Experience & Activities
I hold a B.A. and M.A. from St. John’s College in Santa Fe and Annapolis. St. John’s is a small secular liberal arts college on two campuses with an all-required curriculum of reading, conversation and study from the ancients to the moderns, East and West. My studies there included the history of science and mathematics, music, as well as ancient Greek and modern French; and Eastern Classics, with a language concentration in ancient Chinese. While in Santa Fe, I also studied the art of drawing with contemporary realist Anthony Ryder at the Ryder Studio School. I regard my studies at St. John’s as a beginning on a lifelong road of liberal learning.
I came to the St. John’s College undergraduate program as a somewhat older student after spending my late teens and early twenties searching in vain for an education that could satisfy my desire to see the roots whole and to understand the fractured, fragmented world I was living in.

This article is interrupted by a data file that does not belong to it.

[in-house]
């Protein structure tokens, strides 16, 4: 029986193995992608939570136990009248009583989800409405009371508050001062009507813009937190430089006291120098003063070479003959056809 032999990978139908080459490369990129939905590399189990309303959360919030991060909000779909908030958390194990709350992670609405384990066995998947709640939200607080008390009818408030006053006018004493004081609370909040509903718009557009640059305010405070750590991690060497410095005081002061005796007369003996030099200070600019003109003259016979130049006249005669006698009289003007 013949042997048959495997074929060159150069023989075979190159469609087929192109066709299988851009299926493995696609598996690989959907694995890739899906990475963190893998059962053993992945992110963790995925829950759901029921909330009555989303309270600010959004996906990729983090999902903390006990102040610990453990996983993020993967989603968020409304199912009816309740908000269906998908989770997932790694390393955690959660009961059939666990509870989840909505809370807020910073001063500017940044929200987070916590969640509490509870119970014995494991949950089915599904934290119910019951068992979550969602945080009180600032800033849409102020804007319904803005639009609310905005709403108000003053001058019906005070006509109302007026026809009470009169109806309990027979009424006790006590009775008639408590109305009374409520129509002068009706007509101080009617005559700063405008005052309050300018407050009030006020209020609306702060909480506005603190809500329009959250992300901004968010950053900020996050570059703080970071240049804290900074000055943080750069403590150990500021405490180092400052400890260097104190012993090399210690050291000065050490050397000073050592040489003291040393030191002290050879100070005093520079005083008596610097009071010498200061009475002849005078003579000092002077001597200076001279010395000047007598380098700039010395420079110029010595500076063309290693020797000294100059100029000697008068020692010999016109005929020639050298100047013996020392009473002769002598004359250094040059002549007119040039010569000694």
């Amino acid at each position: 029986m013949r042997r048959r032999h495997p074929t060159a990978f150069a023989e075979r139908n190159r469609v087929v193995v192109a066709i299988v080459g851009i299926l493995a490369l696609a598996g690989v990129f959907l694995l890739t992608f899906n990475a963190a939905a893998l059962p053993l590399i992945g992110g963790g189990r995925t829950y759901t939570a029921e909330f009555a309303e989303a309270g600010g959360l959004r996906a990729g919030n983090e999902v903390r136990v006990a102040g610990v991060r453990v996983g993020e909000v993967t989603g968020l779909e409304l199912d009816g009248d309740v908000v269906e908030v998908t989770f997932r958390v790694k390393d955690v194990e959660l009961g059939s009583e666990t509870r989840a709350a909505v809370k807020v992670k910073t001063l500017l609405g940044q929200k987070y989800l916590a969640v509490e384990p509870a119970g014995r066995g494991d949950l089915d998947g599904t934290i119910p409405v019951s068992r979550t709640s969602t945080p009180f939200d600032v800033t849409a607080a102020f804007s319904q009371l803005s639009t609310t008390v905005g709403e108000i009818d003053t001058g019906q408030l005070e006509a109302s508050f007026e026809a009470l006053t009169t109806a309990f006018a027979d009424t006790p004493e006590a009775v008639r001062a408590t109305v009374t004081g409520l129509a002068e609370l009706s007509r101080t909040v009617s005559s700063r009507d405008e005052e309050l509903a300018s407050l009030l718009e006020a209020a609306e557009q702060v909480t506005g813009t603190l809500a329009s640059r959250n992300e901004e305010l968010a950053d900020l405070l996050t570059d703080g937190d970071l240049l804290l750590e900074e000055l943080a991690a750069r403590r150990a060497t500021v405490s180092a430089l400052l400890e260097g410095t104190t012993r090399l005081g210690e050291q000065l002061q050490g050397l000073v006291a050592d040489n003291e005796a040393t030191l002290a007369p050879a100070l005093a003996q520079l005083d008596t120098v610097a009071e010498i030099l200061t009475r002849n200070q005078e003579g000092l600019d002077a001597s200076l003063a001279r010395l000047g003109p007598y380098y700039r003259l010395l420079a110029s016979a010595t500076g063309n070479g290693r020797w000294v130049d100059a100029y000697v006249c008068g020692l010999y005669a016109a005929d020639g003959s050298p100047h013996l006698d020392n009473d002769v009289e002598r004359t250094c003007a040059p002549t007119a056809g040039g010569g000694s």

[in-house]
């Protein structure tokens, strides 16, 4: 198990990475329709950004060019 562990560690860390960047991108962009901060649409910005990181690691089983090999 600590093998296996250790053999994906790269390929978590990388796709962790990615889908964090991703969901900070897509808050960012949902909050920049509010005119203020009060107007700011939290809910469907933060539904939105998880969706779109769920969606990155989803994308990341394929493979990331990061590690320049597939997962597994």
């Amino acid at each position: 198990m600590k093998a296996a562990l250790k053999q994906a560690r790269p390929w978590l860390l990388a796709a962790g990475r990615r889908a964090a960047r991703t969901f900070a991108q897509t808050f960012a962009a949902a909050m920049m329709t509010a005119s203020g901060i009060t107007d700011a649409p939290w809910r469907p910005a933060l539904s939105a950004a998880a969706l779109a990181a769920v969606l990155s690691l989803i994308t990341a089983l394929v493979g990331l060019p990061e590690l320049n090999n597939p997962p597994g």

I wanted an education that could facilitate an understanding of the real roots of the modern crisis. St. John’s was the only educational institution that was sufficiently radical enough – that had spoken directly and completely – to that hunger to go to the roots while allowing sufficient freedom of thought and judgment, at the same time affording the opportunity to go directly to the sources, uncut and unmediated. Finding out about St. John’s was a turning point in my life.
After leaving St. John’s College, I helped my wife and Roxana Zirakzadeh found Symposium Great Books Institute in 2006 in San Francisco, and I subsequently led its reorganization as a 501c3 nonprofit entity in 2013 in San Antonio, Texas, and led in the development of its first online seminars in 2014.
For me, the single-most important question after graduating from St. John’s has been to discover what serious liberal learning can look like outside terminal degree programs. I’ve been pursuing Cleitophon’s question, what now? It seemed to me that, whatever else it can be, lifelong liberal learning must be distinct from a path of professional specialization in a particular academic field. On the other hand, how does one avoid the pitfall of amateurishness? The Symposium community and its striving for excellence has helped me search for an answer to these questions.